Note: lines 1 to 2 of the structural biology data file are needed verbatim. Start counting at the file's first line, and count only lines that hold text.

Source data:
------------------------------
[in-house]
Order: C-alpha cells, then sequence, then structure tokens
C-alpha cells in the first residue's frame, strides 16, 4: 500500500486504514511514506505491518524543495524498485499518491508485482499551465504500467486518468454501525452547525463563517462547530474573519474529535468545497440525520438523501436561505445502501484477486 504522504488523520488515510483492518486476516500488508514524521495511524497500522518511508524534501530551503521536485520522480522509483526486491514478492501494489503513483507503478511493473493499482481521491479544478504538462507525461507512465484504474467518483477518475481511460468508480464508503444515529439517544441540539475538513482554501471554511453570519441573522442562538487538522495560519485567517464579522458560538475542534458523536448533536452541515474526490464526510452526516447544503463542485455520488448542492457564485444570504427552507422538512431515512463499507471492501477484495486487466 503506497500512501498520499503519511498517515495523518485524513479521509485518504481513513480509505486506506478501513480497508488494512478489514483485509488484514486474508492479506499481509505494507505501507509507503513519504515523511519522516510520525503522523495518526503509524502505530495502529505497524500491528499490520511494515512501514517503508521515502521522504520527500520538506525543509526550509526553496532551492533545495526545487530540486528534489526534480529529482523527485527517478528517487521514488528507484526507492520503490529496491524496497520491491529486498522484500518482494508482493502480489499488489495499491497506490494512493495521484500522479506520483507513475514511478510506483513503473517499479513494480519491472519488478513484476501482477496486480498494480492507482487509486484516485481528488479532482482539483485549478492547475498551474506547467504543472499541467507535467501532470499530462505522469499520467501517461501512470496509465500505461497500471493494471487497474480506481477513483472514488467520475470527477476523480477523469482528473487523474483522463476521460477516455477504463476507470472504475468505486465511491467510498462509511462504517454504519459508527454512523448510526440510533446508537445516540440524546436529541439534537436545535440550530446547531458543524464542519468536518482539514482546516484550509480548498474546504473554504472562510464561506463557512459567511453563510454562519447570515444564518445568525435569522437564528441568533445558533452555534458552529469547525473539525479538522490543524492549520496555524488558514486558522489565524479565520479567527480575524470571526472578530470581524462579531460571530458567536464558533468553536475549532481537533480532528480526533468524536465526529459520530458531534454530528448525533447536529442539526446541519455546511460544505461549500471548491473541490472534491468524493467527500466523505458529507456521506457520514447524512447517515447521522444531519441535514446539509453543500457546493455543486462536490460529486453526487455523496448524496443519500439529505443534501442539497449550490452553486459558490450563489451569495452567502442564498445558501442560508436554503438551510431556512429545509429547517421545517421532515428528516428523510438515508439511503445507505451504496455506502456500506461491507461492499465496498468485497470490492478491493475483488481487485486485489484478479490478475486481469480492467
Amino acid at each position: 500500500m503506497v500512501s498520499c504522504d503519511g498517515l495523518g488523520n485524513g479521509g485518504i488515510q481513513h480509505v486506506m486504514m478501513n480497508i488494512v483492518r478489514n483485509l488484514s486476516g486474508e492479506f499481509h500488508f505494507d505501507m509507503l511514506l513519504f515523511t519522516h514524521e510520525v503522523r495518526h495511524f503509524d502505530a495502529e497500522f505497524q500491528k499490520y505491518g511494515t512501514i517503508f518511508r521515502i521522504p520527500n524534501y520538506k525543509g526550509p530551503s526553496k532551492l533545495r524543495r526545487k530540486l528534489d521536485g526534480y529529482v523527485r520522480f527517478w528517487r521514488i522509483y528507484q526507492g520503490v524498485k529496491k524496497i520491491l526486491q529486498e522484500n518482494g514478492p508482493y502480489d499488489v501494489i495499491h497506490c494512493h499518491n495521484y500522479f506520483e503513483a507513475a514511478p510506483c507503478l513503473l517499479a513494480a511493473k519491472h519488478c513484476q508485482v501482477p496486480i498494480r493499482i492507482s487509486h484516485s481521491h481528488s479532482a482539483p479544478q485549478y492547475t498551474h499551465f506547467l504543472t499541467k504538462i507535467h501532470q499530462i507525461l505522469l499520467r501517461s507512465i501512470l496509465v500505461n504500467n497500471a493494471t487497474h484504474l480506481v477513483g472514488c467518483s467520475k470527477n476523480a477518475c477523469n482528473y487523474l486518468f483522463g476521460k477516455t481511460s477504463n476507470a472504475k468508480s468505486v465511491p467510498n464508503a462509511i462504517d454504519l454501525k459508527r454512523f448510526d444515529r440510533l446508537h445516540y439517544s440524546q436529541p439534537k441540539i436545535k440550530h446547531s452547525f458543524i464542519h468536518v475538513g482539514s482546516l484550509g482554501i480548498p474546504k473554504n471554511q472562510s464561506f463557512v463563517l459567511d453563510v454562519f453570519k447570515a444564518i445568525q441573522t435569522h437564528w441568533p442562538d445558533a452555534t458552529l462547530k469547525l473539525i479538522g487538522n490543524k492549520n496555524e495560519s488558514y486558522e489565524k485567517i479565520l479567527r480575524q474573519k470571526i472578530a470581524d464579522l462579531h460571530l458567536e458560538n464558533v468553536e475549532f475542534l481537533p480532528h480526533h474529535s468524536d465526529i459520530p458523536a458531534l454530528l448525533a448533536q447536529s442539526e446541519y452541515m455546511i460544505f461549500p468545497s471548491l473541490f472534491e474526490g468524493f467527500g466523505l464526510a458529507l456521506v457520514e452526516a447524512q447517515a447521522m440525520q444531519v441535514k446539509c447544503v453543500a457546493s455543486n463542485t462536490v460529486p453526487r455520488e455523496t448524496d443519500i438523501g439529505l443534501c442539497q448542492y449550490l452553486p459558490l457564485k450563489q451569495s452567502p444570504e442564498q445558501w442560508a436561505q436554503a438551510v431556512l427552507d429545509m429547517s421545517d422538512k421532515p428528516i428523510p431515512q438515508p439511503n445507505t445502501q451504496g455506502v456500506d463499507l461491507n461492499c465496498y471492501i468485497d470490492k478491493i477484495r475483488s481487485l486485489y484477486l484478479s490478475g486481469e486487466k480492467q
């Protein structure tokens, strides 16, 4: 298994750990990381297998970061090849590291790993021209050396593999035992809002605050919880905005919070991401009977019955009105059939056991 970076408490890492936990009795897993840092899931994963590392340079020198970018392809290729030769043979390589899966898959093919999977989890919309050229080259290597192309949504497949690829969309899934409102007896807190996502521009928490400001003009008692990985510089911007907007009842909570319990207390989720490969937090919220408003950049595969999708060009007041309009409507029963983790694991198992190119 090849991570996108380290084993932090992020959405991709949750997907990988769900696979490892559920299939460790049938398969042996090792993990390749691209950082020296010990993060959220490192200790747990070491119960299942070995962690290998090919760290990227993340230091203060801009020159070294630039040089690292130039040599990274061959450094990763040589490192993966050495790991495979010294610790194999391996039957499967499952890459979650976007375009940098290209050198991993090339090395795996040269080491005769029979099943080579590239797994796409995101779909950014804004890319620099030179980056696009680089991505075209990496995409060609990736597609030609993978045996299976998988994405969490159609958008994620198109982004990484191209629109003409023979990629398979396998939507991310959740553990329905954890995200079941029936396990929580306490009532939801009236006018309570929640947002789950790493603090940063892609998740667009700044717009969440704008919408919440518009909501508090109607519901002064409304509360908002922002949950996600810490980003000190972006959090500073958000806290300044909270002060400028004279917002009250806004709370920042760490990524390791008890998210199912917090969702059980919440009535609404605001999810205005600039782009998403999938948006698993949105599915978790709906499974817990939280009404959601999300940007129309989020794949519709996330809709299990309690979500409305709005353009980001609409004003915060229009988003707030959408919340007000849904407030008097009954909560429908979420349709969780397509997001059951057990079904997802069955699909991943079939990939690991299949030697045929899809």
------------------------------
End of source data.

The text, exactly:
[in-house]
Order: C-alpha cells, then sequence, then structure tokens